There is still a long way to go by governments and, more particularly, by investors to make contracts public and transparent. Based on the data used for the monitoring presented in this report, only few deals and countries have extensive information for the aspects covered by the VGGT principles with regard to land investment. Just one country (Liberia) has data for about 30 per cent of the variables covered in this VGGT monitoring exercise; most countries cover between 5 and 20 per cent. This gives a concrete picture of the lack of data and dire state of transparency in terms of information surrounding LSLAs – one of the primordial guidelines of responsible investments in general and the VGGTs in particular (chapter 12 of the VGGTs). It also exposes the factualness of the results we are presenting, and of LSLA overall, which will remain incomplete as long as transparency does not improve.
These results are all the more alarming since governments and private funders of the countries from which numerous of these investors originate just pledged 1.7 billion US dollars at the COP 26 in Glasgow in the UK, in support of Indigenous Peoples and local communities’ role in preventing deforestation that fuels climate change. These global pledges and policy changes are meaningless if they are not accompanied by compliance mechanisms and do not lead to effective (sustainable and inclusive) transformation on the ground.
The European Commission’s adoption of the long-awaited proposal for a Directive on corporate sustainability due diligence (CSDD), aimed at addressing human rights and environmental abuses in global value chains, is promising. But here again, while the text represents a historic opportunity to enhance protection of affected communities and the planet, as the draft stands, it might fall short of expectations. The compliance-based mechanism, relying on company codes of conduct and contract clauses between companies and suppliers, risks weakening the directive when applied in total darkness. Fast-tracking land reform and imposing more stringent and binding corporate and investor country accountability, both supported by increased transparency and monitoring, are thus indispensable.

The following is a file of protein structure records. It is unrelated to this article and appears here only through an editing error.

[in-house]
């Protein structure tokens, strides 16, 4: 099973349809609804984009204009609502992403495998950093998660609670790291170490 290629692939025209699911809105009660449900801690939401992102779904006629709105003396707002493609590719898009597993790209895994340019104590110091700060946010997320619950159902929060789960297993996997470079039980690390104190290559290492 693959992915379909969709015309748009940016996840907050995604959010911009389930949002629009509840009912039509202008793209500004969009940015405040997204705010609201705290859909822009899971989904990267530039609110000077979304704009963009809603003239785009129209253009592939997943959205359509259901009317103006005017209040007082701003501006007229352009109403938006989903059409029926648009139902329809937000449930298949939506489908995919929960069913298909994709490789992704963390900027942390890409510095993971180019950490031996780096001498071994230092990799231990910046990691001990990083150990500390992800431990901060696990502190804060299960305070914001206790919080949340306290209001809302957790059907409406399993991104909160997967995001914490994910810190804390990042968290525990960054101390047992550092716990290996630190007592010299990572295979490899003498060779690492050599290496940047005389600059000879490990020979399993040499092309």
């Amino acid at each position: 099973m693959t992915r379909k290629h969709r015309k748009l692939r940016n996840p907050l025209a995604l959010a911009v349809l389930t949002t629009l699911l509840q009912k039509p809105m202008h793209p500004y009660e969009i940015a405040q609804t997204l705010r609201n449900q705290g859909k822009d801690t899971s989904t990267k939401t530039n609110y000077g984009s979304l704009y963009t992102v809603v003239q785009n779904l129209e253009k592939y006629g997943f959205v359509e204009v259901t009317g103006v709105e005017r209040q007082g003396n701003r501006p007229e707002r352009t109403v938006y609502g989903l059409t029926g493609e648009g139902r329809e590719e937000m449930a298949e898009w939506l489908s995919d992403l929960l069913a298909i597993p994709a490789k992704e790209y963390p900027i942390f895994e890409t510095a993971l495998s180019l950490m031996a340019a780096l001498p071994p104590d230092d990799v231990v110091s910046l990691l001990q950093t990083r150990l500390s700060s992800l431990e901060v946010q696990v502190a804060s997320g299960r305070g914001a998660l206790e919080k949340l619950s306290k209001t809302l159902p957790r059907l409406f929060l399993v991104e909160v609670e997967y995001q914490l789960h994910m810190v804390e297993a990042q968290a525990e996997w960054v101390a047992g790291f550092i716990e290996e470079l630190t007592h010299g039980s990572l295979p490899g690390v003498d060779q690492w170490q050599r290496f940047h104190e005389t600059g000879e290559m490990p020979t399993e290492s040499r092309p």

Hence, despite the progress made regarding the development of global and regional land policy frameworks and guidelines, and their uptake into policies at national level, land governance practices on the ground have yet to change. This goes beyond questioning and pinpointing the shortcomings of the frameworks and tools deployed to accompany these changes, such as the VGGTs referred to in this article. It is about how to mobilise these relevant global frameworks, guidelines, and references in view of achieving effective change overall, and more responsible land investment and increased accountability in particular. Three indispensable follow-up actions and reforms seem to be needed if effective change in investment practice in land is to be achieved:
Fast-track land reform: Overall, besides some progress as highlighted in the report, the results show that there is still an urgent need for a large number of countries to engage in land governance reforms, and more particularly their effective implementation, aimed at sustainable, equitable, and inclusive land investments. This calls for all countries, and in particular those that ratified the VGGTs as well as other global frameworks, such as the Principles for Responsible Investment in Agriculture and Food Systems (RAIs), to effectively fast-track their implementation as a necessary and prerequisite step.